Easter Party by V. Sackville-West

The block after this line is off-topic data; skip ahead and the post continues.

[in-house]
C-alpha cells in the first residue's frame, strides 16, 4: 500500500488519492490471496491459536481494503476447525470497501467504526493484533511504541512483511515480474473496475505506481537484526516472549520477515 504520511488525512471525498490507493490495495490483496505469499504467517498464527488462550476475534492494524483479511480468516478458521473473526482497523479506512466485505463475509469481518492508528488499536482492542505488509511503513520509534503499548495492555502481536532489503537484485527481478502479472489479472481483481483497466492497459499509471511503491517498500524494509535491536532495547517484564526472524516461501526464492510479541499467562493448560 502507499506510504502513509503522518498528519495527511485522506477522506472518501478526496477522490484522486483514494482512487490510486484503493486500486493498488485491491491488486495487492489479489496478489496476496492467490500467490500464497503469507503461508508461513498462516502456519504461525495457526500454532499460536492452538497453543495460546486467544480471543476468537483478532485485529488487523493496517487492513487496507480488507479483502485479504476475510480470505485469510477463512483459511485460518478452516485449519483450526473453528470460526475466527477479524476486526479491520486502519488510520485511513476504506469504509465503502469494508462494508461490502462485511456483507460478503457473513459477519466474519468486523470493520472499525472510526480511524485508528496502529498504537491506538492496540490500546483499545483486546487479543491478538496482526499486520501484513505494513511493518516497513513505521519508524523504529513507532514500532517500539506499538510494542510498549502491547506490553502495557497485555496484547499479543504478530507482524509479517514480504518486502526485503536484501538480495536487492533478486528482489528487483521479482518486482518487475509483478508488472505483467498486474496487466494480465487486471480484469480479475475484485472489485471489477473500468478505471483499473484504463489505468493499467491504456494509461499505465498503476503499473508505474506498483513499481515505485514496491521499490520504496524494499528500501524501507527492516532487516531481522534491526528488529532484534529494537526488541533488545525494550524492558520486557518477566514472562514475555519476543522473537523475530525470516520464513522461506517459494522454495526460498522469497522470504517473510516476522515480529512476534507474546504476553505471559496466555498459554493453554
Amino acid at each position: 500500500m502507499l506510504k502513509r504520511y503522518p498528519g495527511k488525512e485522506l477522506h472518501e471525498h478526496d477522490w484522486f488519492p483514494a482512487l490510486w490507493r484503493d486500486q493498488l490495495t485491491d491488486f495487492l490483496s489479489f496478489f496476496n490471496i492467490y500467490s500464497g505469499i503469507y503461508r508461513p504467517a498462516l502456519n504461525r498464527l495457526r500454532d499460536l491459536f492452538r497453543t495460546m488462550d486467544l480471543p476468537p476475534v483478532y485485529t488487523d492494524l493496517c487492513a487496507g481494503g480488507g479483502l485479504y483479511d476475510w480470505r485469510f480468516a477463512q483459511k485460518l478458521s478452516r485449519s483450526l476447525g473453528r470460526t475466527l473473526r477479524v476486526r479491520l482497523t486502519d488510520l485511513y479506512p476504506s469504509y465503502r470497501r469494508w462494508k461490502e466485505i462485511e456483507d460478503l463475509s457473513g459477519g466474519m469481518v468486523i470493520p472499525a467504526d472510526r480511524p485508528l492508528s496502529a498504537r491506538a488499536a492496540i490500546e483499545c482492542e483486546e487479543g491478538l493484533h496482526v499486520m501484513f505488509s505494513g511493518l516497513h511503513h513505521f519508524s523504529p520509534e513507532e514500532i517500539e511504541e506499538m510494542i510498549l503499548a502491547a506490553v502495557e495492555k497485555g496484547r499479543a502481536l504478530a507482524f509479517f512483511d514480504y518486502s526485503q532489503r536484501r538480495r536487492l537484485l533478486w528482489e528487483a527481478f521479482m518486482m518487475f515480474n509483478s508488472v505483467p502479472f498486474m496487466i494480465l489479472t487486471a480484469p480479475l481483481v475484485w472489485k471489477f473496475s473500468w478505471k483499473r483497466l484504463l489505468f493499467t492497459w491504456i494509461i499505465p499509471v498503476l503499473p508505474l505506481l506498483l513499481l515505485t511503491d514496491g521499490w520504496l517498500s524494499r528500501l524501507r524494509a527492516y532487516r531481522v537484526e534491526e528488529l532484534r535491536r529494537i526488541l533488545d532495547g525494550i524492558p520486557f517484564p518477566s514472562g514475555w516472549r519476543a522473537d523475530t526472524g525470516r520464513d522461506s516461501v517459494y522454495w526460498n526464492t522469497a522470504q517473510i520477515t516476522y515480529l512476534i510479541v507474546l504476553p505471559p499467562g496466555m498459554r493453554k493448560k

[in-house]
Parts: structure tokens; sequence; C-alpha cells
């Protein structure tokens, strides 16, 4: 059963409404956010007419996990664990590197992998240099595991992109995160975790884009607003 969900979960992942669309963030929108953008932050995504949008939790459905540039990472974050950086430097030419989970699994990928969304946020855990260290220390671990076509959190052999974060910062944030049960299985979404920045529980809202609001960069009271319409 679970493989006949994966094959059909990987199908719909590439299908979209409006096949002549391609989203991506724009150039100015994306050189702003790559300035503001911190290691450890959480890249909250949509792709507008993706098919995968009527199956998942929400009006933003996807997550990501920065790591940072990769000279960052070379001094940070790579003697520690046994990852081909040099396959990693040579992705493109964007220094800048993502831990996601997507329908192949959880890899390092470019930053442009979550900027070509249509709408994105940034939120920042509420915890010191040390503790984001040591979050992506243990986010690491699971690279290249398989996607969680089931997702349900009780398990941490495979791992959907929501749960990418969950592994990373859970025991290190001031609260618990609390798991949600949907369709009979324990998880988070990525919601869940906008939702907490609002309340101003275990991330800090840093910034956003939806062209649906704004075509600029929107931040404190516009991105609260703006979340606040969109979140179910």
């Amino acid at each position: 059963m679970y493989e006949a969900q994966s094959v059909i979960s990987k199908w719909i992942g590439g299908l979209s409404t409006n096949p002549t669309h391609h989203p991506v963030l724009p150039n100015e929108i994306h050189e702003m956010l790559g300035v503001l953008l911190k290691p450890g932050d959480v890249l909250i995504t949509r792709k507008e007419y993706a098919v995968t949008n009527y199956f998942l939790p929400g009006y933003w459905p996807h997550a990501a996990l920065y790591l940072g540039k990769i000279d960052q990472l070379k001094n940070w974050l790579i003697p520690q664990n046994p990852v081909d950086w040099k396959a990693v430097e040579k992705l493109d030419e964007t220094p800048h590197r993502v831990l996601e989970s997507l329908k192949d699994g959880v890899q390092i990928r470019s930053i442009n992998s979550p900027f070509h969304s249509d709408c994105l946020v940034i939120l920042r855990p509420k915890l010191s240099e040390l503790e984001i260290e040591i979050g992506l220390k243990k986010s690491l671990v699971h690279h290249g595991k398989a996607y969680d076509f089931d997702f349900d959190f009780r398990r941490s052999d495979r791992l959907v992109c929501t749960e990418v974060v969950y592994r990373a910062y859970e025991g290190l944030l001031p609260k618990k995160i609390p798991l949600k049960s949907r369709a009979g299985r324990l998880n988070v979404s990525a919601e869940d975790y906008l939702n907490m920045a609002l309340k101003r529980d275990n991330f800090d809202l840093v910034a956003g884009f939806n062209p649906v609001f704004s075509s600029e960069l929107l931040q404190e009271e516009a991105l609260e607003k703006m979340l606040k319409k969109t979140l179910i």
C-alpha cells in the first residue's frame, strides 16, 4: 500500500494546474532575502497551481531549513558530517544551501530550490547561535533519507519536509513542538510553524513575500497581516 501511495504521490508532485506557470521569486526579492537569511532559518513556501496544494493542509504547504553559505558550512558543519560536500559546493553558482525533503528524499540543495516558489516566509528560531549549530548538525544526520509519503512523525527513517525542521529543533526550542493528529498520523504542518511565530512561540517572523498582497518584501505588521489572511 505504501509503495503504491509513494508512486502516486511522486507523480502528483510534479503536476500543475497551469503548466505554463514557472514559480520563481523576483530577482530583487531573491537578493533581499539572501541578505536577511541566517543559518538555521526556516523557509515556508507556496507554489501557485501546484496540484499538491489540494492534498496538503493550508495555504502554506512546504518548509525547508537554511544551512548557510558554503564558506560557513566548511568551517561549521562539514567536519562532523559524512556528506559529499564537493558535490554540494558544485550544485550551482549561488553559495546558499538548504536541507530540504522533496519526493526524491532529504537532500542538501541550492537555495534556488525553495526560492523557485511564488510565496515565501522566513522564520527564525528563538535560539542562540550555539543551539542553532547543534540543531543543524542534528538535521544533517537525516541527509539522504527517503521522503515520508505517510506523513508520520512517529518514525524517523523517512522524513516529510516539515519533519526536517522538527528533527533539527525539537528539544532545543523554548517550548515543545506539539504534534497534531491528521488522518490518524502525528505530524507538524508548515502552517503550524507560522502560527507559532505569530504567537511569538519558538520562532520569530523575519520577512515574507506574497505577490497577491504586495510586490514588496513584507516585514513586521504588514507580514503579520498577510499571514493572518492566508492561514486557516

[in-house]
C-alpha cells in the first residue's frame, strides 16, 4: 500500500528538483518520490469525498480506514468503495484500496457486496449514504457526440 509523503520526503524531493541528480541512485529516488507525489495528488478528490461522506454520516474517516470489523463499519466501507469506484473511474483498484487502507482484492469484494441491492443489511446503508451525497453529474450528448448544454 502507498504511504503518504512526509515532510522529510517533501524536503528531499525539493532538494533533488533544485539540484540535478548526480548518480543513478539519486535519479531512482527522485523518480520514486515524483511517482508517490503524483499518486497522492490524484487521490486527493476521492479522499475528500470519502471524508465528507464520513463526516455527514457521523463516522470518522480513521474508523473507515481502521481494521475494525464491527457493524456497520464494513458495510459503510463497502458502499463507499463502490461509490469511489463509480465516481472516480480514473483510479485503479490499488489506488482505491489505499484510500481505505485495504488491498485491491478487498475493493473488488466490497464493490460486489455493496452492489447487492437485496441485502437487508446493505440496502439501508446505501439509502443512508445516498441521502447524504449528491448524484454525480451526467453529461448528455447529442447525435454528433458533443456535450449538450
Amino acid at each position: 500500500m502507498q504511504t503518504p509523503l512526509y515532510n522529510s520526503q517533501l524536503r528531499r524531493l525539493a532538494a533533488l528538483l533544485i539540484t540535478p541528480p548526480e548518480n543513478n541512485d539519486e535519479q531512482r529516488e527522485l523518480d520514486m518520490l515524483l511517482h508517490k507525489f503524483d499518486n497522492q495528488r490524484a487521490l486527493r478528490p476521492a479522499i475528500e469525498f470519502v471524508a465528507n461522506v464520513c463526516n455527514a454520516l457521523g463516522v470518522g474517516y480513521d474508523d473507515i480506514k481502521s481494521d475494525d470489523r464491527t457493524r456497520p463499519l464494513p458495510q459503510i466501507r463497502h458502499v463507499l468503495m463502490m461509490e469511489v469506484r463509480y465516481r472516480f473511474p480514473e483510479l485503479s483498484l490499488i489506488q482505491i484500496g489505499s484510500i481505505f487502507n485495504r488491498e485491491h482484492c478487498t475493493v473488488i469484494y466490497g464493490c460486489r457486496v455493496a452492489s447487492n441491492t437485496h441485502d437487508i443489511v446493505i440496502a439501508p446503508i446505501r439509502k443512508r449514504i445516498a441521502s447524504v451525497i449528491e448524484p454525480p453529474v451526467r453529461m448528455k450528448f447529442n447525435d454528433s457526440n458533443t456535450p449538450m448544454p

The Easter Party by V. Sackville-West. 1953 Doubleday, first U.S. edition, 250 pages.  According to the New York Times  at the time: "In "Easter Party" she has assembled a number of attractive week-end guests, posed a psychiatric problem and offered a solution smooth and tidy enough to fit into the glossier magazine sections." Sackville-West was a novelist, poet, essayist, and friend to many in the Bloomsbury Group. Rebecca Dinerstein Knight in The Paris Review starts a wonderful biographical essay on Sackville-West thusly: "How preposterous is it that Vita Sackville-West, the best-selling bisexual baroness who wrote over thirty-five books that made an ingenious mockery of twenties societal norms, should be remembered today merely as a smoocher of Virginia Woolf? The reductive canonization of her affair with Woolf has elbowed out a more luxurious, strange story: Vita loved several women with exceptional ardor; simultaneously adored her also-bisexual husband, Harold; ultimately came to prefer the company of flora over fauna of any gender; and committed herself to a life of prolific creation (written and planted) that redefined passion itself."
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